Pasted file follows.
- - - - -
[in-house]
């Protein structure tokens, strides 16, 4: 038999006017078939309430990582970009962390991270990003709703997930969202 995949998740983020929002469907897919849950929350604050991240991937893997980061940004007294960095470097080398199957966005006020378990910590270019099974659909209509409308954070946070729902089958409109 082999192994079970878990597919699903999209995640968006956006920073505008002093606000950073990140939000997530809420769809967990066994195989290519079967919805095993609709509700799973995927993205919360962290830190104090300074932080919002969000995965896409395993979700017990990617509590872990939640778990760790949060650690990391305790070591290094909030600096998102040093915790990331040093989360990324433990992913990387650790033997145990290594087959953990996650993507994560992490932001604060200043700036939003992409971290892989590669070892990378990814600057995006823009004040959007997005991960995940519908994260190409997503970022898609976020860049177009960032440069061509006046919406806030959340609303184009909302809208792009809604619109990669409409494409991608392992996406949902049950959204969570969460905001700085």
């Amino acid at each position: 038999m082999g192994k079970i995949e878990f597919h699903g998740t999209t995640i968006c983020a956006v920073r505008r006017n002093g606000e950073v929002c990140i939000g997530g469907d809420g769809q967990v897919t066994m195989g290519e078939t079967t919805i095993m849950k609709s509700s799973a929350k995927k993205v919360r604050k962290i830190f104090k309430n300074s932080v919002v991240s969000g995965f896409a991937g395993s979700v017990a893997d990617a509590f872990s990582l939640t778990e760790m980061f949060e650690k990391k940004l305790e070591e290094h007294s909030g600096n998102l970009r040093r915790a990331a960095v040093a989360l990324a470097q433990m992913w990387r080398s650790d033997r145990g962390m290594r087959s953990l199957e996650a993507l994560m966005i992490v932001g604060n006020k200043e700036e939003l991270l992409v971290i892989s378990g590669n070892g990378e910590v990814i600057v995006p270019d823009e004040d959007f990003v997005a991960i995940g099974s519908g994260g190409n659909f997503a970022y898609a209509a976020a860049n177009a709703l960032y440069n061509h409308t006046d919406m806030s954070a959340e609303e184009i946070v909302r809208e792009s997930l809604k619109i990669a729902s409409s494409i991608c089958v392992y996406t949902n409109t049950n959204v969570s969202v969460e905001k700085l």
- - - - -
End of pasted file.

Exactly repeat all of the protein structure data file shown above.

[in-house]
């Protein structure tokens, strides 16, 4: 038999006017078939309430990582970009962390991270990003709703997930969202 995949998740983020929002469907897919849950929350604050991240991937893997980061940004007294960095470097080398199957966005006020378990910590270019099974659909209509409308954070946070729902089958409109 082999192994079970878990597919699903999209995640968006956006920073505008002093606000950073990140939000997530809420769809967990066994195989290519079967919805095993609709509700799973995927993205919360962290830190104090300074932080919002969000995965896409395993979700017990990617509590872990939640778990760790949060650690990391305790070591290094909030600096998102040093915790990331040093989360990324433990992913990387650790033997145990290594087959953990996650993507994560992490932001604060200043700036939003992409971290892989590669070892990378990814600057995006823009004040959007997005991960995940519908994260190409997503970022898609976020860049177009960032440069061509006046919406806030959340609303184009909302809208792009809604619109990669409409494409991608392992996406949902049950959204969570969460905001700085």
């Amino acid at each position: 038999m082999g192994k079970i995949e878990f597919h699903g998740t999209t995640i968006c983020a956006v920073r505008r006017n002093g606000e950073v929002c990140i939000g997530g469907d809420g769809q967990v897919t066994m195989g290519e078939t079967t919805i095993m849950k609709s509700s799973a929350k995927k993205v919360r604050k962290i830190f104090k309430n300074s932080v919002v991240s969000g995965f896409a991937g395993s979700v017990a893997d990617a509590f872990s990582l939640t778990e760790m980061f949060e650690k990391k940004l305790e070591e290094h007294s909030g600096n998102l970009r040093r915790a990331a960095v040093a989360l990324a470097q433990m992913w990387r080398s650790d033997r145990g962390m290594r087959s953990l199957e996650a993507l994560m966005i992490v932001g604060n006020k200043e700036e939003l991270l992409v971290i892989s378990g590669n070892g990378e910590v990814i600057v995006p270019d823009e004040d959007f990003v997005a991960i995940g099974s519908g994260g190409n659909f997503a970022y898609a209509a976020a860049n177009a709703l960032y440069n061509h409308t006046d919406m806030s954070a959340e609303e184009i946070v909302r809208e792009s997930l809604k619109i990669a729902s409409s494409i991608c089958v392992y996406t949902n409109t049950n959204v969570s969202v969460e905001k700085l």